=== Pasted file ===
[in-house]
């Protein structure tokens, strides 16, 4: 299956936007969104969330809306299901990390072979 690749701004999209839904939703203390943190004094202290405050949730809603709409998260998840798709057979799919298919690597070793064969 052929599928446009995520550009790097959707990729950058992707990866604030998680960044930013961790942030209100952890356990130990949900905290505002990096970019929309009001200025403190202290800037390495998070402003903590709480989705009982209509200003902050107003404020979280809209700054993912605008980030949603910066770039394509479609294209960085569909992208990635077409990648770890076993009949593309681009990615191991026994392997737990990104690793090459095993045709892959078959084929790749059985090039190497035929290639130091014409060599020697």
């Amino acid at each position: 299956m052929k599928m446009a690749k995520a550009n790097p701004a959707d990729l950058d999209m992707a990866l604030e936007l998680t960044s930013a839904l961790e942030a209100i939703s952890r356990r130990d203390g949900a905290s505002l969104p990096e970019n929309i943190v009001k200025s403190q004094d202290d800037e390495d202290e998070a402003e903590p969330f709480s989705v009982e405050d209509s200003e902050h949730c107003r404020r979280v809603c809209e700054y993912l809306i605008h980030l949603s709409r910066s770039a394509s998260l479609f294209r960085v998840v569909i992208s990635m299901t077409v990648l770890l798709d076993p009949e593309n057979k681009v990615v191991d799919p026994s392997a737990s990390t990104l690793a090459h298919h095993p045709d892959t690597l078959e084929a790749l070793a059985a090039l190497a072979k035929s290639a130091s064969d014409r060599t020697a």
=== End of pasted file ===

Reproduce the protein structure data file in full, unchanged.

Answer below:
[in-house]
């Protein structure tokens, strides 16, 4: 299956936007969104969330809306299901990390072979 690749701004999209839904939703203390943190004094202290405050949730809603709409998260998840798709057979799919298919690597070793064969 052929599928446009995520550009790097959707990729950058992707990866604030998680960044930013961790942030209100952890356990130990949900905290505002990096970019929309009001200025403190202290800037390495998070402003903590709480989705009982209509200003902050107003404020979280809209700054993912605008980030949603910066770039394509479609294209960085569909992208990635077409990648770890076993009949593309681009990615191991026994392997737990990104690793090459095993045709892959078959084929790749059985090039190497035929290639130091014409060599020697």
């Amino acid at each position: 299956m052929k599928m446009a690749k995520a550009n790097p701004a959707d990729l950058d999209m992707a990866l604030e936007l998680t960044s930013a839904l961790e942030a209100i939703s952890r356990r130990d203390g949900a905290s505002l969104p990096e970019n929309i943190v009001k200025s403190q004094d202290d800037e390495d202290e998070a402003e903590p969330f709480s989705v009982e405050d209509s200003e902050h949730c107003r404020r979280v809603c809209e700054y993912l809306i605008h980030l949603s709409r910066s770039a394509s998260l479609f294209r960085v998840v569909i992208s990635m299901t077409v990648l770890l798709d076993p009949e593309n057979k681009v990615v191991d799919p026994s392997a737990s990390t990104l690793a090459h298919h095993p045709d892959t690597l078959e084929a790749l070793a059985a090039l190497a072979k035929s290639a130091s064969d014409r060599t020697a």